3. Then let the dough proof at room temperature or in the fridge.

How To Clean A Banneton Basket

When it comes to banneton baskets, it’s important that they are kept clean. You wouldn’t want fragments of dried dough, and old rice flour, sticking to your fresh dough now would you?

That being said, you don’t have to necessarily wash them after each use, unless there’s dough stuck to the basket.

Once your sourdough is placed in a Dutch oven to bake, tap the back of the banneton over a bin, to get rid of any excess flour. With the excess flour eliminated, you can simply air dry the basket before putting it away.

Should You Wash Banneton Baskets?

Normally you don’t need to wash your banneton baskets, as the cleaning method specified should suffice. However, if you happen to have some hardened dough sticking to your banneton, then you can always rinse it under cold water, and use a stiff brush to help clean the sticky dough inside.

When the basket is clean, use a clean towel to get rid of the water droplets, until you’re left with a relatively damp banneton basket. Then let the basket dry out.

How To Store Banneton Proofing Baskets

Banneton baskets should be stored in a cool dry place, with enough airflow to help avoid the risk of mold.

Once the banneton is nice and dry, you can keep them on top of a cupboard near the kitchen so that there is enough air flowing between them.

Do You Oil a Banneton?

When caring for a banneton, it’s common to wonder if oiling the basket is recommended. Applying oils can provide some benefits but also risks. Lightly coating the basket’s interior with olive or vegetable oil creates a non-stick barrier to prevent dough from adhering during proofing. However, oil can penetrate and soften the basket fibers over time, causing cracks. Oil may also impart an unpleasant flavor to the bread dough. For optimal banneton care, rice flour is the best choice – simply mist the basket with water before each use and dust rice flour over the damp surface.

Can I Put My Banneton Basket in the Oven?

With sourdough baking, a key question arises – can I put my proofing basket in the oven? Many bakers wonder if bannetons can withstand oven heat. The short answer is no.

Most rattan, wood pulp, plastic, or metal bannetons cannot tolerate high baking temperatures. Their materials will burn, melt, or release toxic fumes around 350°F and above. An oven’s dry heat can also cause the basket fibers to become brittle and crack over time.

Instead, seamlessly transfer the risen dough from the banneton onto a pizza peel, then slide it directly into the preheated Dutch oven or baking vessel. This protects your basket and beautifully bakes the bread, leaving the banneton’s circular patterns imprinted on the crust. With good technique, there’s no need to risk damaging your precious proofing basket!

How to use a banneton [easy to follow guide]

Alternatives to Banneton Baskets

If you don’t have a banneton basket, there’s no need to fret, because you can easily use something else instead.

While banneton baskets are extremely resourceful, there are other great baskets to go for:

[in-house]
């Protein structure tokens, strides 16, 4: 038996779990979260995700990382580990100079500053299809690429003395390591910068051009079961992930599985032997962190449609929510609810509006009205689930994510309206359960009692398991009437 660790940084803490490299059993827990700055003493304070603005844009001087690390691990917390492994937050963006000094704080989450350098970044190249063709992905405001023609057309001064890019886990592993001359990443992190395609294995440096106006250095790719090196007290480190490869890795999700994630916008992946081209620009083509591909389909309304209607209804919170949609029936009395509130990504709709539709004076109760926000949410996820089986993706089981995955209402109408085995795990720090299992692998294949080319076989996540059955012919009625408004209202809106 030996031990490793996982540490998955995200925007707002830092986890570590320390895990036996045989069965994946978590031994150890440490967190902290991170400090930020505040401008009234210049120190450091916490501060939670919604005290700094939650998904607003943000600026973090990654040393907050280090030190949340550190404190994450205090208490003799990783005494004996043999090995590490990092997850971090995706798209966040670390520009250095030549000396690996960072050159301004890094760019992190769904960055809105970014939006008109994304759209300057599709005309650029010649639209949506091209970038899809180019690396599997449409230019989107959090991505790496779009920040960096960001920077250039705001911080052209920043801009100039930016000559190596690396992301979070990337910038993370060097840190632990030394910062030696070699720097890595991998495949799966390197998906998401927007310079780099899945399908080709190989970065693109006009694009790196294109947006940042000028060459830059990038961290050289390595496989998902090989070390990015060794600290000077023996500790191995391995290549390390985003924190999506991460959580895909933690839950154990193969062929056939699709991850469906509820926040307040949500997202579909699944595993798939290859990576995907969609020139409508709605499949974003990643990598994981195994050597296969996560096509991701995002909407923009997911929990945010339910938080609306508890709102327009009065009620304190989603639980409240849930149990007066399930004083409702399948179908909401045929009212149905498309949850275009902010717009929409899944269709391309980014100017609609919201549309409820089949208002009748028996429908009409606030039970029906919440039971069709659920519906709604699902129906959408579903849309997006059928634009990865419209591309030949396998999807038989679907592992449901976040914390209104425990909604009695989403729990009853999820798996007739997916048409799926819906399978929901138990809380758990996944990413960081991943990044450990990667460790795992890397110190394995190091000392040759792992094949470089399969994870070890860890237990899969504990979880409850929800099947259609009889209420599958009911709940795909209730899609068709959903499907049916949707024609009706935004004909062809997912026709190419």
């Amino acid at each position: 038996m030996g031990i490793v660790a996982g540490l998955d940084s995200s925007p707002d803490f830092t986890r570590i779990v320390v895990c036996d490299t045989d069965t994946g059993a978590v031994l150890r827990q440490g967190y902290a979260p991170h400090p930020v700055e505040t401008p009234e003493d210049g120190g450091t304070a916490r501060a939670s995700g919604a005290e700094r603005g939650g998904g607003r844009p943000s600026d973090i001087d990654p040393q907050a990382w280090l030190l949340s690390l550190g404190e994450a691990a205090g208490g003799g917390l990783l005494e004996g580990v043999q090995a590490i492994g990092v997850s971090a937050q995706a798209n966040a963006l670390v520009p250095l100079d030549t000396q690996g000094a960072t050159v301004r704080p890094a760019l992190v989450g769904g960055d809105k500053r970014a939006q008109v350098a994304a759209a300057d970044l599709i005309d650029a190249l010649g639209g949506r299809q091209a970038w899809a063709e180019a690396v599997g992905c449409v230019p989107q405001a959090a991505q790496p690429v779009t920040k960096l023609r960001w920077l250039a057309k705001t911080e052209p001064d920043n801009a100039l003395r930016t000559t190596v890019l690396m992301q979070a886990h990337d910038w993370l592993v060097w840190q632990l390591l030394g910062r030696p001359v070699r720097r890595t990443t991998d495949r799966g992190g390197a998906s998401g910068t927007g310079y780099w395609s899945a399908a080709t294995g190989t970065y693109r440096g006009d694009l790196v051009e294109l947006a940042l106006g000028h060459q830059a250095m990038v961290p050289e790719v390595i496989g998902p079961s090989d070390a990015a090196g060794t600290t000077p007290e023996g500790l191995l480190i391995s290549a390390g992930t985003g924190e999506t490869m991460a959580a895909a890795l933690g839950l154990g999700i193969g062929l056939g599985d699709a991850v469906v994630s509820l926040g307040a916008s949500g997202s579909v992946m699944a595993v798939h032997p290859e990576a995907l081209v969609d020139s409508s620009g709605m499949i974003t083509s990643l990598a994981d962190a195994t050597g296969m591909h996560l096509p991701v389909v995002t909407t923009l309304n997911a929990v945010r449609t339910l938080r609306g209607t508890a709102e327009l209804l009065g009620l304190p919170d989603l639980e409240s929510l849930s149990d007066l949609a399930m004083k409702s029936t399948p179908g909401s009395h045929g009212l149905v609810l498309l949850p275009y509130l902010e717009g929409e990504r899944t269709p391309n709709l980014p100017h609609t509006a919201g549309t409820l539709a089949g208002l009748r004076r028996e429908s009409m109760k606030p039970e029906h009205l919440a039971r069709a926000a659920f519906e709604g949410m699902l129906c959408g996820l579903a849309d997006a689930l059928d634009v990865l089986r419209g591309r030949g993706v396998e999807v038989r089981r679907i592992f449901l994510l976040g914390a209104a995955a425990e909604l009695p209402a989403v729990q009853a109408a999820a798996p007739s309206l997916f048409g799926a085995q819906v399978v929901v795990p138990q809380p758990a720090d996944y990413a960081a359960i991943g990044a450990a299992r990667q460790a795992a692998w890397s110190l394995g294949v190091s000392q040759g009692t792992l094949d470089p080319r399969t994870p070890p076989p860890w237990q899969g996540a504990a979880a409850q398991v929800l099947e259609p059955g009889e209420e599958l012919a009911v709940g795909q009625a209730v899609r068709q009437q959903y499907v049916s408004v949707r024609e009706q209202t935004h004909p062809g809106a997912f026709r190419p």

• A kitchen colander with a cloth
  • Plastic ricotta baskets
  • Mixing bowl lined with cloth

Essentially, you can use anything you like to hold the shape of your sourdough during its proofing stage.

You must ensure, however, that the container you have chosen will also fit inside the Dutch oven, as this will also indicate that your dough will fit without any problems.

The best type of cloth you could use to line your shaping container is a thin 100% cotton fabric, i.e., an old pillowcase. Simply cut it down to the shape you need.

Ensure that the cloth is coated in rice flour before lowering your dough onto it, to prevent the proofed dough from sticking.

For more alternatives to banneton baskets, take a peek at some of these resourceful proofing basket alternatives.

Banneton Troubleshooting

If your dough is sticking to its proofing basket, then it’s likely that there is not enough flour in the basket. Ensure that your proofing basket is coated in rice flour before you place the dough into the basket.

Another common sourdough baking problem, is the dough becoming flat once it has been removed from the proofing basket. This could be due to a high hydration dough, or that the dough doesn’t have sufficient surface tension built during the shaping stage.

To avoid this, try a recipe with a hydration level below 75%, and take your time on the final shaping stage, pulling the dough to create nice and tight skin.

There’s Mold In My Proofing Basket!

If you ever notice mold in your banneton baskets, don’t panic. Simply place them in a preheated oven for 30-40 minutes at 250 degrees F to eliminate the mold.

So How To Use A Banneton Basket?

Baking bread and banneton baskets almost go hand in hand. If you’re aiming for a perfectly shaped loaf, then make sure you have a well-floured proofing basket somewhere in your kitchen!


How Do You Use A Banneton For The First Time?

The first time you use a banneton there are a few essential steps you need to take. Firstly, you must lightly spray the basket with some water, then add a generous dusting of rice flour.

Do You Cover The Banneton When Proofing?

Yes. once the dough is in the banneton, it’s important to cover the dough to prevent the top of the dough from hardening. The dough can be covered with a damp towel or plastic wrap.

How Do You Use A Banneton Without A Liner?

If you don’t want to use a liner, then you must make sure that the basket is thoroughly coated with rice flour.

By Natasha Krajnc

Hi! My name is Natasha and I'm specialized in home sourdough bread baking and currently based in Slovakia - a very small country in Central Europe. My bread baking story began in 2011 when I decided to give up commercial yeast. I felt tired all the time (especially after eating bread and other foods made with yeast), I wasn’t motivated to do anything, had trouble concentrating throughout the day, my abdomen was bloated and I was like a trumpet on steroids – basically, I was quite a wreck. I was a big bread lover (and still am) and having to stop eating bread was quite hard at that time but I felt I was on a right way to give my body a chance to heal itself.